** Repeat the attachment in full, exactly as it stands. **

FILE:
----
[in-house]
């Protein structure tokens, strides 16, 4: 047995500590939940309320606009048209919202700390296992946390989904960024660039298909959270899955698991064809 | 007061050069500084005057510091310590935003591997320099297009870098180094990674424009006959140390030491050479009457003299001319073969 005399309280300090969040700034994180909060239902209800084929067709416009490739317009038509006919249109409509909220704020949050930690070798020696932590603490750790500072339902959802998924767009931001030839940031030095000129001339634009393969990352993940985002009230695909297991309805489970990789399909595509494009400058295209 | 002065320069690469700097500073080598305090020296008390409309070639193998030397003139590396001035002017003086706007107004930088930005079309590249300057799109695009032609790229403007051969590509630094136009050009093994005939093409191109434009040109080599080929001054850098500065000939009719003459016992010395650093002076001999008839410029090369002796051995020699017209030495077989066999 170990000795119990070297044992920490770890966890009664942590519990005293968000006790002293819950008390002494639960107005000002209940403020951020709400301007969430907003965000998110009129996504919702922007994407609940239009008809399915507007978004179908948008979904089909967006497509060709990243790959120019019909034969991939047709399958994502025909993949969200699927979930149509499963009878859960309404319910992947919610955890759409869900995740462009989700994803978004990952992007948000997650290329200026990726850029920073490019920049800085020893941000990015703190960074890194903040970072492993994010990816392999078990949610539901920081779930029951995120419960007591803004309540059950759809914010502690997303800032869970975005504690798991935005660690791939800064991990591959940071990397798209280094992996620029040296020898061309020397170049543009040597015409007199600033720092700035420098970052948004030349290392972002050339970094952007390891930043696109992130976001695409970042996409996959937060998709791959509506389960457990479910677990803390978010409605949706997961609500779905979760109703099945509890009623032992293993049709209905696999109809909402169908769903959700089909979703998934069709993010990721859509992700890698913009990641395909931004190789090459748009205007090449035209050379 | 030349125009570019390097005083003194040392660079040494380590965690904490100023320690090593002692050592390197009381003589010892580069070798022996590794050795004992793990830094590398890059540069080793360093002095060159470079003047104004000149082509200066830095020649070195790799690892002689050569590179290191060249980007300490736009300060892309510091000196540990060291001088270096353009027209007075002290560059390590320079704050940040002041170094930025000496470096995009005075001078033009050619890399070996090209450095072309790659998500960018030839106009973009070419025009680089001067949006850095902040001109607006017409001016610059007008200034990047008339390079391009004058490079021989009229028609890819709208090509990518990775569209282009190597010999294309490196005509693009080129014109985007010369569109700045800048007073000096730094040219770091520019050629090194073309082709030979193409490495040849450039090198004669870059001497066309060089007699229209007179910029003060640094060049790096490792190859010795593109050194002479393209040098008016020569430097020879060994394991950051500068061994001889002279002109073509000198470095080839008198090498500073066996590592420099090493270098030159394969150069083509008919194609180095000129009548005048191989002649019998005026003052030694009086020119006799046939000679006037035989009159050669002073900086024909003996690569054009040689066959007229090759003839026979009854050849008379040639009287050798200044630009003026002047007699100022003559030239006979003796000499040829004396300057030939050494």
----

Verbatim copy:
[in-house]
């Protein structure tokens, strides 16, 4: 047995500590939940309320606009048209919202700390296992946390989904960024660039298909959270899955698991064809 | 007061050069500084005057510091310590935003591997320099297009870098180094990674424009006959140390030491050479009457003299001319073969 005399309280300090969040700034994180909060239902209800084929067709416009490739317009038509006919249109409509909220704020949050930690070798020696932590603490750790500072339902959802998924767009931001030839940031030095000129001339634009393969990352993940985002009230695909297991309805489970990789399909595509494009400058295209 | 002065320069690469700097500073080598305090020296008390409309070639193998030397003139590396001035002017003086706007107004930088930005079309590249300057799109695009032609790229403007051969590509630094136009050009093994005939093409191109434009040109080599080929001054850098500065000939009719003459016992010395650093002076001999008839410029090369002796051995020699017209030495077989066999 170990000795119990070297044992920490770890966890009664942590519990005293968000006790002293819950008390002494639960107005000002209940403020951020709400301007969430907003965000998110009129996504919702922007994407609940239009008809399915507007978004179908948008979904089909967006497509060709990243790959120019019909034969991939047709399958994502025909993949969200699927979930149509499963009878859960309404319910992947919610955890759409869900995740462009989700994803978004990952992007948000997650290329200026990726850029920073490019920049800085020893941000990015703190960074890194903040970072492993994010990816392999078990949610539901920081779930029951995120419960007591803004309540059950759809914010502690997303800032869970975005504690798991935005660690791939800064991990591959940071990397798209280094992996620029040296020898061309020397170049543009040597015409007199600033720092700035420098970052948004030349290392972002050339970094952007390891930043696109992130976001695409970042996409996959937060998709791959509506389960457990479910677990803390978010409605949706997961609500779905979760109703099945509890009623032992293993049709209905696999109809909402169908769903959700089909979703998934069709993010990721859509992700890698913009990641395909931004190789090459748009205007090449035209050379 | 030349125009570019390097005083003194040392660079040494380590965690904490100023320690090593002692050592390197009381003589010892580069070798022996590794050795004992793990830094590398890059540069080793360093002095060159470079003047104004000149082509200066830095020649070195790799690892002689050569590179290191060249980007300490736009300060892309510091000196540990060291001088270096353009027209007075002290560059390590320079704050940040002041170094930025000496470096995009005075001078033009050619890399070996090209450095072309790659998500960018030839106009973009070419025009680089001067949006850095902040001109607006017409001016610059007008200034990047008339390079391009004058490079021989009229028609890819709208090509990518990775569209282009190597010999294309490196005509693009080129014109985007010369569109700045800048007073000096730094040219770091520019050629090194073309082709030979193409490495040849450039090198004669870059001497066309060089007699229209007179910029003060640094060049790096490792190859010795593109050194002479393209040098008016020569430097020879060994394991950051500068061994001889002279002109073509000198470095080839008198090498500073066996590592420099090493270098030159394969150069083509008919194609180095000129009548005048191989002649019998005026003052030694009086020119006799046939000679006037035989009159050669002073900086024909003996690569054009040689066959007229090759003839026979009854050849008379040639009287050798200044630009003026002047007699100022003559030239006979003796000499040829004396300057030939050494």